What You Need to Know About Declining Species

5.18.2018

There is no doubt that the number of individuals across species of mammals, birds, reptiles, amphibians, arthropods (insects and arachnids), fish, crustaceans, corals and other cnidarians, and plants have declined, in many cases severely, and that human civilization has had a negative impact on most living things, particularly since the industrial revolution.[1] The devastation of genetically unique populations is an irreversible biodiversity loss. The evidence all points to a global tragedy with a profound loss of biodiversity. [2]

Many of us have seen images depicting large herds of bison running in the US open prairies that no longer exist. Remember enormous flocks of birds congregated in marshes and lagoons that have seen their numbers reduced dramatically, or knew of millions of wild animals participating in The Great Migration of the wildebeest, zebras and Thomson’s gazelles in Africa, along with beautiful and impressive animals such as elephants, giraffes, and rhinos, which -in some cases- are in danger of becoming extinct.

Other people have cherished memories of less imposing animals that nonetheless bring deeply felt emotions, such as the sound of thousands of frogs croaking in the middle of the night, birds visiting a backyard feeder year after year; or millions of bats flying to their resting place at dusk. Others might remember that when traveling by car through the countryside, the windshield ended up covered with hundreds of dead insects, which somehow gave us a sense of abundance, and now hardly ever happens. And bees and bumble bees swarming in considerable numbers very often to our gardens, or in large meadows covered with wildflowers, and now in many places, we hardly see any.

If you lived close to the ocean or spend much time there, you were possibly privy to conversations about abundant fish stocks and a bountiful ocean. And, now you will often hear that fish stocks have declined dramatically or read stories about whales, dolphins and other marine mammals washed up death in beaches[3], occasionally in large numbers.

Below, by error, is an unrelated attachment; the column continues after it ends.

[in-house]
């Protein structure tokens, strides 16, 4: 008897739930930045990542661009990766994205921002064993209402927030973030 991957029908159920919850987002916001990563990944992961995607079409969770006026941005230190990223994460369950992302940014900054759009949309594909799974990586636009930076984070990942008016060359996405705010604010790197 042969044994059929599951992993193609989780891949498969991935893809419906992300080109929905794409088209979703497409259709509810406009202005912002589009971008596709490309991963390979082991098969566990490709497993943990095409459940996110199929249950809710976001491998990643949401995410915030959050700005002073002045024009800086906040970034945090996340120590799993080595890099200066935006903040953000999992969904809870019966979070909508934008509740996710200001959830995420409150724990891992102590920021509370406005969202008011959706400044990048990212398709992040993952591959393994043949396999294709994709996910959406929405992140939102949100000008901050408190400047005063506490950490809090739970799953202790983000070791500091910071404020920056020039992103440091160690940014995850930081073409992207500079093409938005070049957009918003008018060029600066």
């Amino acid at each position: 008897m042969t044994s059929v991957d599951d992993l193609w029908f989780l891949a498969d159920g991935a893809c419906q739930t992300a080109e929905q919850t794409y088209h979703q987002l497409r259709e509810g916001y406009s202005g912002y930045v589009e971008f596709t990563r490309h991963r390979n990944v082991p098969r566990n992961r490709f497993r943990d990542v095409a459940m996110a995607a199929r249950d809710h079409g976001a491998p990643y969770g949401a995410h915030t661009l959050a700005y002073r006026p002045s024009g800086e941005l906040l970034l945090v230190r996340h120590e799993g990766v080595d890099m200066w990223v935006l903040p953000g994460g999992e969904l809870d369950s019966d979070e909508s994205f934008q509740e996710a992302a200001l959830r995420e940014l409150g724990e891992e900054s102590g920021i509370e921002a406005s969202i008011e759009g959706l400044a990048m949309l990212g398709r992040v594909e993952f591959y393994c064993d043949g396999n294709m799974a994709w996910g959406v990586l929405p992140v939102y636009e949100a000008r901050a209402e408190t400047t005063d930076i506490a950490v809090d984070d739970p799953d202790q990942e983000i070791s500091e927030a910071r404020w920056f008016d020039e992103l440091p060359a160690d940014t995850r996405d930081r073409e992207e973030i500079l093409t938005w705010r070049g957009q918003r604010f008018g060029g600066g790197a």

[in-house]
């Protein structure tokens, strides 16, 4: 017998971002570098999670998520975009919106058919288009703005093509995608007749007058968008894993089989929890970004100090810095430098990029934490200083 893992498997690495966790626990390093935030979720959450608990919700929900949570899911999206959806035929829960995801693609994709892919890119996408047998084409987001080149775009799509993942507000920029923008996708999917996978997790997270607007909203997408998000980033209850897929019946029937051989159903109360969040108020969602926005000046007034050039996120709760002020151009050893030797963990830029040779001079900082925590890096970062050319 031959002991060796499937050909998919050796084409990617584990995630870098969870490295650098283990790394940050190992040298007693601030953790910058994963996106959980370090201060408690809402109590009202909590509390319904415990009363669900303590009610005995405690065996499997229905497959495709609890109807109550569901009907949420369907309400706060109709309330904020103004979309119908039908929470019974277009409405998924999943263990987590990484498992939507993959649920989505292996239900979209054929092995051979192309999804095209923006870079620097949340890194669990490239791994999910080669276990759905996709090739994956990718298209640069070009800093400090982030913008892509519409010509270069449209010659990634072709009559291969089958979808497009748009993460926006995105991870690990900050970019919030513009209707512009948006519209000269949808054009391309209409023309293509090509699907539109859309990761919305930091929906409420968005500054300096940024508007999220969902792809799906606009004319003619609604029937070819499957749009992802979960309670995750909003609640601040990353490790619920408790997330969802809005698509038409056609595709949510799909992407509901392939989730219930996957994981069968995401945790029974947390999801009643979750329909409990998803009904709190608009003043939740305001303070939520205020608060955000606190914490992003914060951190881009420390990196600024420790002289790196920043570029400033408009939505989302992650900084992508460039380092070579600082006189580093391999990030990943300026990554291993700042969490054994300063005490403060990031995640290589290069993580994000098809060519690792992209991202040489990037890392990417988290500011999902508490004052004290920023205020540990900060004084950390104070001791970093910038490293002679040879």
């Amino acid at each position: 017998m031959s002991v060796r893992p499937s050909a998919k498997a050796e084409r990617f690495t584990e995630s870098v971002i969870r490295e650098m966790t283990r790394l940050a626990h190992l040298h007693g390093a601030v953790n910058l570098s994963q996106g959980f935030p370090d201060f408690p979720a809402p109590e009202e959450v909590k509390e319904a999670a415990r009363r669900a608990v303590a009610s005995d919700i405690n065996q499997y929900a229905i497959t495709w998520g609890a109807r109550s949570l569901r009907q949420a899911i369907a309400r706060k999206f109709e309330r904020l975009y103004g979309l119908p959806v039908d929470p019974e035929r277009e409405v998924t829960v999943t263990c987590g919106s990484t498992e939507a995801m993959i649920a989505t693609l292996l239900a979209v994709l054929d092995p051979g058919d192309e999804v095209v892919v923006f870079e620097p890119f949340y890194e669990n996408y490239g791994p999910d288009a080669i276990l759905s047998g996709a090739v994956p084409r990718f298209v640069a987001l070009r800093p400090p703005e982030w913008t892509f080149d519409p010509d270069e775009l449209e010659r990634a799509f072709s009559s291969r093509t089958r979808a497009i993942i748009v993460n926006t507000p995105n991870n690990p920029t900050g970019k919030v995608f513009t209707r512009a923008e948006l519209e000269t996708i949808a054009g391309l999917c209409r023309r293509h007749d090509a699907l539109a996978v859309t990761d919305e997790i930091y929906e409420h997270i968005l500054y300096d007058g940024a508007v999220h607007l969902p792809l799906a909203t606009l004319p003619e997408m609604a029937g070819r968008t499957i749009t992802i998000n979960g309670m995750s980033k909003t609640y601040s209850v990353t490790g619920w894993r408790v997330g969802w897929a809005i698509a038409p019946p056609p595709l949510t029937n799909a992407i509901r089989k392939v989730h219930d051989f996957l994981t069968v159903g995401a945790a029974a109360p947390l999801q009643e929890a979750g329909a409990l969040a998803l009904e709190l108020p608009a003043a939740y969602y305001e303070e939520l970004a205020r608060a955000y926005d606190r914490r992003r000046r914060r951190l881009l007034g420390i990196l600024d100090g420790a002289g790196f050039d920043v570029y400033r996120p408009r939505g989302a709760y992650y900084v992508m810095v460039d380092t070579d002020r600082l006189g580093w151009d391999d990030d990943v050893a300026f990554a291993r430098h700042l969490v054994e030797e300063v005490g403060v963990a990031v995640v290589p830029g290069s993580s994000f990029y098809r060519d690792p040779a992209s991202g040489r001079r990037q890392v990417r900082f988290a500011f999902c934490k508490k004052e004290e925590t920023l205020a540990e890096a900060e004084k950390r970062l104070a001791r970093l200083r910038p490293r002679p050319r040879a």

In the last decades, we have also heard of new species of plants or animals being discovered in tropical forests across the globe, giving us a sense of wonder and possibility; and also that millions of acres of natural forests are being destroyed every year.

Let’s check some facts[4]:

  • The number of wild species living on the land has fallen by 40% since 1970. From forest elephants in central Africa, where poaching rates now exceed birth rates, to the Hoolock gibbon in Bangladesh, and European snakes like the meadow and asp vipers. [5]
  • Marine animal populations have also fallen by 40% overall, with turtles suffering in particular.[6] Hunting, the destruction of nesting grounds and getting drowned in fishing nets have seen turtle numbers fall by 80%.
  • Birds have been heavily affected too.[7] The number of grey partridges in the UK sank by 50%since 1970 due to the intensification of farming, while curlew sandpipers in Australia lost 80% of their number in the 20 years to 2005.
  • Animal populations in freshwater ecosystems plummeted by 75% since 1970. Extinction rates for well-studied North American freshwater animals are estimated to be as high as 4% per decade, five times greater than species losses in terrestrial systems, and rates for less-studied regions and faunas may be as high or higher.[8]
  • Insect populations have declined also. There have long been signs of such a decline. Studies have also shown that populations of European butterflieshave halved since 1990, honeybee colonies have fallen by 59 percent in North American since World War II, and populations of British moths have dropped by 30 percent per decade.[9] In Germany insects have declined by 75% in the last 30 years.[10]